One cannot but be impressed with the level of regret a Texas energy abolitionist has expressed over his prior public statements that the government of these United States of America was no longer in need of a Department of Energy (DOE).
Rick Perry, a former Republican governor of Texas, currently has his backside affixed to a chair in Senate chamber, answering questions posed by Senators in a confirmation hearing concerning Mr. Perry being chosen as President-elect Donald J. Trump’s nominee to lead the DOE.
Mr. Trump’s opinion of Mr. Perry’s aptitude has evolved since July 16, 2015, when Mr. Trump tweeted”, @GovernorPerry failed on the border. He should be forced to take an IQ test before being allowed to enter the GOP debate.”
Mr. Perry is seemingly participating in the hearings because he has decided himself well-suited to the department, whether he has a clue of the function or purpose of said department, or not.
The Senators, a group of one-hundred elected representatives of this great country, are asking questions of Mr. Perry because it is their duty to determine whether Mr. Perry is qualified to oversee a department whose mission is to “ensure America’s security and prosperity by addressing its energy, environmental and nuclear challenges through transformative science and technology solutions.”
One might agree Mr. Perry has at least a concept of ‘transformative’: it was Mr. Perry’s wife who chose Mr. Perry’s favored Jean Lafont lenses (which the Christian Monitor later described as “centerpiece of his rehabilitation effort nationally.“)
Granted, the DOE’s mission statement is a wallop of a mouthful of three-syllable words, but surely the state of Texas’s academic textbooks have not deteriorated to such an extent that Mr. Perry could not have at least borrowed a book from the local library to sneak peak of a synopsis of the department’s purpose, as it relates to the security and welfare of the every day American.
Perhaps, Mr. Perry was so enthused at jumping upon the Goldman-Sachs-Southern-Governor-Trump-Tour that he hadn’t bothered to consider whether he might possess an iota of knowledge of the department which he is being asked to lead.
It could be that Mr. Perry believed himself living in the land of high cotton, viewing oil as an easier pick with higher yields, than projections, energy futures, alternative forms of energy, or a competitive analysis of the energy industry, as a whole.
However, it seems completely catawampus for a governor of a state which houses two nuclear power facilities and two generating stations, to not have developed a more complex understanding of nuclear energy, and the U.S. department which was tasked with working with Texas officials to ensure we weren’t one day referring to Texas as the back 40 of Fukushima Daiichi.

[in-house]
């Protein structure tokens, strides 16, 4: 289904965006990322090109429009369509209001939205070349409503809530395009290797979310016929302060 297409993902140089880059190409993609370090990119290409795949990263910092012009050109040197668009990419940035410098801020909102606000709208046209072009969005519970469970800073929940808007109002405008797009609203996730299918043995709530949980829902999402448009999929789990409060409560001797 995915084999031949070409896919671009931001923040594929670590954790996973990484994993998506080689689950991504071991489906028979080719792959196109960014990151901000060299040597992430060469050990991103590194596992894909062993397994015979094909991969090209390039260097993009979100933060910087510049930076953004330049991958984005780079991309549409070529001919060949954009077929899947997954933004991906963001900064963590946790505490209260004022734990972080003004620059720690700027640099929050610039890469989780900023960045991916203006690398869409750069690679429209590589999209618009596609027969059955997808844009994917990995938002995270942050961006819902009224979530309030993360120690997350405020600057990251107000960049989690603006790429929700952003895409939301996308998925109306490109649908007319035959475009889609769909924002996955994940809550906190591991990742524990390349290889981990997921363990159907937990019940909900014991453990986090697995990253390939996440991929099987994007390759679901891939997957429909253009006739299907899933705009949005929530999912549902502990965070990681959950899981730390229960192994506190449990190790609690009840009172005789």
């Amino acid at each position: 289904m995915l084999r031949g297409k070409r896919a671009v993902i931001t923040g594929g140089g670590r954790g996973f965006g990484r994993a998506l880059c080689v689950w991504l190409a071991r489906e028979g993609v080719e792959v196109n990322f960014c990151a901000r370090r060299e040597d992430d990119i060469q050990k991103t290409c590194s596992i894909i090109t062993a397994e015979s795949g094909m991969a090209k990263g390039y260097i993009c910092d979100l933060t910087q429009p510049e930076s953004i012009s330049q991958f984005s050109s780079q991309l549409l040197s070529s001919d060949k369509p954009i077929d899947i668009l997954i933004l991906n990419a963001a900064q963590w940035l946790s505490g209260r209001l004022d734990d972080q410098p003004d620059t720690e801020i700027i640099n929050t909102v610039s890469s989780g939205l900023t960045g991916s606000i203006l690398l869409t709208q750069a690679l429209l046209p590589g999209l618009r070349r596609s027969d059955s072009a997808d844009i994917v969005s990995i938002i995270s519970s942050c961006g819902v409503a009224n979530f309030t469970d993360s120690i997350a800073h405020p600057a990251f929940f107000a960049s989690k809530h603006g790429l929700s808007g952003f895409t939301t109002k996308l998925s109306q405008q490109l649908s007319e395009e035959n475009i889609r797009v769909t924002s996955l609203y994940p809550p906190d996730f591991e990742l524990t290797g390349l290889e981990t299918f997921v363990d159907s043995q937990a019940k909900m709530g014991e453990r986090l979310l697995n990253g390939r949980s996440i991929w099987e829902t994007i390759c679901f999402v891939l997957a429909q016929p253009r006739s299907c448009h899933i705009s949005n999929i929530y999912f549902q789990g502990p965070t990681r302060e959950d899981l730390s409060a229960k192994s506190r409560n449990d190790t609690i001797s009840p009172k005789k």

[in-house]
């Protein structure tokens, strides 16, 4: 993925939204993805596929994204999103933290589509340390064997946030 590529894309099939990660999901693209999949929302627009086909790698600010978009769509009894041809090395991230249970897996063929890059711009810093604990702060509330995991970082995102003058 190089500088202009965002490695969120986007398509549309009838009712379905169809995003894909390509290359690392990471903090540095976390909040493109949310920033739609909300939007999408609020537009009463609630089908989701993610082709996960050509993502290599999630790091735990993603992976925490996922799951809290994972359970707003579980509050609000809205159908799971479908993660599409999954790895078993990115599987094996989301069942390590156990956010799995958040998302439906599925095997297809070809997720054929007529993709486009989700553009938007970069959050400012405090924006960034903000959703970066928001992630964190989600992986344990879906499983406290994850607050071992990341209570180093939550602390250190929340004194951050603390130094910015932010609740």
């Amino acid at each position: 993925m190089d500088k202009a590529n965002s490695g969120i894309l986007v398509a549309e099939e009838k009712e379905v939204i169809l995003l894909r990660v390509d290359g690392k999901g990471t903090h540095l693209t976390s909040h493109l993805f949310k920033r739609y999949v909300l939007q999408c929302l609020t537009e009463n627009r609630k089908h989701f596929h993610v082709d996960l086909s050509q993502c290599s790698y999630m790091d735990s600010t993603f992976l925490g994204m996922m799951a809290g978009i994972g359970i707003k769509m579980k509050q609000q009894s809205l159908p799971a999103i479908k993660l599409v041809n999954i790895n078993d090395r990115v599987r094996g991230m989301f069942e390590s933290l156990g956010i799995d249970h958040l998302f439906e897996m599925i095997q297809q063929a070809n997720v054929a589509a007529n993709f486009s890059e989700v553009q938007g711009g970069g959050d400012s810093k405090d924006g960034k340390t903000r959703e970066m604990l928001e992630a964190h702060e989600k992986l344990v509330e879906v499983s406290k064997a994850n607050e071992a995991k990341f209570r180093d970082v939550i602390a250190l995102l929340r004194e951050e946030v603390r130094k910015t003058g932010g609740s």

Most Americans can recall the embarrassment which occurred during Mr. Perry’s nationally televised brain-freeze on November 9, 2011 at a GOP debate. Mr. Perry attempted to clearly outline for the public three departments he believed no longer of importance to a functioning U.S. government:
“I will tell you: It’s three agencies of government, when I get there, that are gone: Commerce, Education and the — what’s the third one there? Let’s see. … OK. So Commerce, Education and the — … The third agency of government I would — I would do away with the Education, the … Commerce and — let’s see — I can’t. The third one, I can’t. Sorry. Oops.”
The third agency to which Mr. Perry referred was the Department of Energy, a department which manages matters of science, energy efficiency, renewable energy, fossil energy R&D, fossil energy petroleum accounts, technology transitions, electricity delivery, energy reliability, Indian energy, and nuclear energy (emphasis ours.) The DOE also handles matters associated with homeland security, has requested a budget of $32.5 billion for FY 2017, and is a bit more complicated than the oil fields of Texas, or the fields off-shore the Gulf of Mexico.
As of this week, Mr. Perry had regretfully recognized the error of his 2011 transgression, and was demonstrating improved enthusiasm for both the department, and his nomination as its head.
There is no word yet whether Mr. Perry still maintains mordant opinion of the Departments of Commerce and Education, and still no word from the 100 Senators whether they have faith in the designated nominee.
For Further Reading
“The Fiscal Year 2016 Department of Energy Budget.” Energy and Commerce Committee. N.p., 19 Jan. 2016. https://energycommerce.house.gov/hearings-and-votes/hearings/fiscal-year-2016-department-energy-budget
U.S. Department of Energy. Office of Chief Financial Officer. FY 2017 Congressional Budget Request: Budget in Brief . DOE/CF-0125. 2016. https://energy.gov/sites/prod/files/2016/02/f29/FY2017BudgetinBrief_0.pdf
Burke, Cathy . “Trump: Give Rick Perry an IQ Test.” Newsmax. July 17, 2015. Accessed January 19, 2017. http://www.newsmax.com/Headline/donald-trump-rick-perry-iq-test/2015/07/17/id/657762/.
“Dumbest Rick Perry Quotes.” About.com Entertainment. December 31, 2016. Accessed January 19, 2017. http://politicalhumor.about.com/od/Rick-Perry/a/Rick-Perry-Quotes.htm.